In what seems to be a cynical ploy to deceive voters, the proponents of Proposition 47 conjured up the name "Safe Neighborhoods and Schools Act" for a collection of bad ideas that will produce the opposite of what that title portends.
If you are asking yourself how letting up to 10,000 felons out of prison and decreasing penalties for crimes like gun theft, possession of date rape drugs, and identity theft will make you safer and protect your children, you are in good company.
We can all agree that at some level, criminals must face meaningful consequences for violating the law. Prop 47 turns that idea on its head. The penalties for serious crimes will be reduced and felons already in prison for their transgressions will be entitled to resentencing to county jail or outright release. And you don't have to take our word for it - the proponents have boasted that as many as 10,000 prisoners could be released if Prop 47 passes.
Existing law recognizes the severity of stealing a gun. Prop 47, however, would turn gun theft into a misdemeanor. Stealing firearms can only make a community less safe, but the "Safe Neighborhoods and Schools Act" decreases the penalty for that crime to a mere slap on the wrist.
And speaking of guns, by converting felonies to misdemeanors, criminals who would otherwise be prohibited from possessing a firearm would be allowed to own guns. Misdemeanors generally do not carry the same gun ownership restrictions that felonies do, so the passage of Prop 47 will lead to the increased arming of convicted criminals.
Prop 47 also severely decreases the penalty for drug possession. Keep in mind we are not talking about possession of marijuana (which, under existing law, is punishable only as an infraction and carries no jail time whatsoever), but rather hardcore drugs like methamphetamine, cocaine, heroin, and GHB (a drug often used to perpetrate date rape). That's right, a predator who possesses date rape drugs will only be criminally liable for a misdemeanor under Prop 47.
The measure presents the potential to cripple California's fragile, yet recovering economy. By reducing the penalty for commercial burglary to a straight misdemeanor, Prop 47 declares open season on retail businesses. Additionally, this misguided measure reduces the available sanction for the theft of crops, livestock, and other agricultural crime. California rises and falls on the strength of our agricultural economy and Prop 47 invites theft targeting our farmers and ranchers.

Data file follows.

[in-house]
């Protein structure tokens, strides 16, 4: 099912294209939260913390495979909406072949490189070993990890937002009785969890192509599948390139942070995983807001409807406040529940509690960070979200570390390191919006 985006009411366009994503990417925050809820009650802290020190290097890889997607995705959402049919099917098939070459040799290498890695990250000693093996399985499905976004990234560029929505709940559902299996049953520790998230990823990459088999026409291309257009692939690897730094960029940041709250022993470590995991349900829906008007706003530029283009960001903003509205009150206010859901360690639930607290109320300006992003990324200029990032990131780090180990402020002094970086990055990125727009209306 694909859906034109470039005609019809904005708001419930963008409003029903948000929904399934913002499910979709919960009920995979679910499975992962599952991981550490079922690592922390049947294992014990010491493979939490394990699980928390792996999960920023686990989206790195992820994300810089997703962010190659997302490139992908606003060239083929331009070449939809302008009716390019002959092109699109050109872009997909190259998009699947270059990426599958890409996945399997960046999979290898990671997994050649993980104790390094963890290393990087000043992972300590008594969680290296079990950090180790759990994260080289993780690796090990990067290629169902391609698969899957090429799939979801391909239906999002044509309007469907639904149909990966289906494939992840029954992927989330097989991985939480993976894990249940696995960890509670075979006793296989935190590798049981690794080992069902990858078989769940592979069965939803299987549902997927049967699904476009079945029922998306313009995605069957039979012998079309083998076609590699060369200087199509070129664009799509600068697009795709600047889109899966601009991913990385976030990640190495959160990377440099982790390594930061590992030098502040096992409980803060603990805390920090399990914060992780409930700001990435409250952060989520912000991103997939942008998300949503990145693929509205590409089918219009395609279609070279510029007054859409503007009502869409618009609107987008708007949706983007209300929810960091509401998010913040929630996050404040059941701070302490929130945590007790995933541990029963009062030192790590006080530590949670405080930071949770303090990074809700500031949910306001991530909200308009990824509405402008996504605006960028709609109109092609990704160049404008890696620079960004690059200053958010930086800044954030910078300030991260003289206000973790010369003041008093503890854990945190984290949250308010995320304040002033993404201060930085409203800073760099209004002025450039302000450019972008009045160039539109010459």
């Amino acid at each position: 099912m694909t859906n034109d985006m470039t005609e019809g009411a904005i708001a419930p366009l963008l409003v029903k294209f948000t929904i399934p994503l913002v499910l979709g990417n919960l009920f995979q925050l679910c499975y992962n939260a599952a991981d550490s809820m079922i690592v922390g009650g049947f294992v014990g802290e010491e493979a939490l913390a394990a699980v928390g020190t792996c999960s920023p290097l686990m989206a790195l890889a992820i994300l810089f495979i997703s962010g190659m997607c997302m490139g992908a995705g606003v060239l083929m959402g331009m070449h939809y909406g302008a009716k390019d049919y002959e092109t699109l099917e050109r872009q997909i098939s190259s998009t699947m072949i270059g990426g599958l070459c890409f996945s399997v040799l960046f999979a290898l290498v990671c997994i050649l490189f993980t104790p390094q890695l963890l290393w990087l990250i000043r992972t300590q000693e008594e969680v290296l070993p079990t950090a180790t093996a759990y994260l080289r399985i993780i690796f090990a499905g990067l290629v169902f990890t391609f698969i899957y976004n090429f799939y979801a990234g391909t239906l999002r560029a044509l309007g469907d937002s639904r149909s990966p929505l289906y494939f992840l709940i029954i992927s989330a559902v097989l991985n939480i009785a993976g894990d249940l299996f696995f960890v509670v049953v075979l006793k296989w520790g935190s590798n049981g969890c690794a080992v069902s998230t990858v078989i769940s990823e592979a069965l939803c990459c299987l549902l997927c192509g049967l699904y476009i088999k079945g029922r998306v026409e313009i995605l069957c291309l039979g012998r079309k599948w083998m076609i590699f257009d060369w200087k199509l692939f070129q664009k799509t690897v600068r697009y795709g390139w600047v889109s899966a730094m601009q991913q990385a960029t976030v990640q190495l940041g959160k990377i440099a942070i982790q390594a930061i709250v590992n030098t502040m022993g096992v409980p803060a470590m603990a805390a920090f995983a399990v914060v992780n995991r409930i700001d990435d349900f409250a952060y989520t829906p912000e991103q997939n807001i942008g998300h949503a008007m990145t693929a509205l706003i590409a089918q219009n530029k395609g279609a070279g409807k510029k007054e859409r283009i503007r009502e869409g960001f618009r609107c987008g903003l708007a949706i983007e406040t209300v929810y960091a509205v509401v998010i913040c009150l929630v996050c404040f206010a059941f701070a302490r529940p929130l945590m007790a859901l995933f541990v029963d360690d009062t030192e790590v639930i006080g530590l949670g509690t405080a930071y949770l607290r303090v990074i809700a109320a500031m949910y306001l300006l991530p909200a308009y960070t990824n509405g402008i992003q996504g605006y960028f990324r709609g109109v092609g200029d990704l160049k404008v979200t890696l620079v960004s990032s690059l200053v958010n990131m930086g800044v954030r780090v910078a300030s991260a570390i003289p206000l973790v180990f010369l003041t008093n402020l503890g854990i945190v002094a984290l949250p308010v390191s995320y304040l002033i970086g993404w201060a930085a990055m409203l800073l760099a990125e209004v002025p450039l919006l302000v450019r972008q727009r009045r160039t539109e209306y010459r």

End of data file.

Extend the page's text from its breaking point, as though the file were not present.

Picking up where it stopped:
Also worth noting is the get-out-of-jail free card given to those who commit forgery or write bad checks. In this time of increased technology and near-constant data breaches, we should not be putting out the welcome mat for those criminals who would cheat, scam, and steal using our stolen identities.
As you can see, there are a myriad of reasons to oppose Prop 47, and they are bolstered by the likelihood that the supposed financial savings trumpeted by the supporters will not materialize. What we know for certain however, is that as thousands of felons leave state prison, this measure will create even more pressure on our aged and overcrowded jails, putting another unfunded mandate on front-line law enforcement officers who will be forced to interact with the criminals released by Prop 47.
Proponents will tell you that all this measure does is give first-time offenders and petty criminals a second chance while saving the state hundreds of millions of dollars. The truth is, those types of offenders rarely end up in jails or prison. By law, first time drug offenders cannot be sent to jail or prison and most counties have diversion and probation programs that allow judges and prosecutors to appropriately sanction minor crime by rookie criminals. And the savings generated by Prop 47 are illusory; a cheap, political trick designed to con voters into thinking schools and students will be showered with all of the money saved by releasing felons into our neighborhoods.
In the end, it all boils down to the fact that Prop 47 will result in more crime, new victims, and less safety. Safe Neighborhoods and Schools? Not if Prop 47 passes.
As your sheriff, I ask that you please vote no on Nov. 4.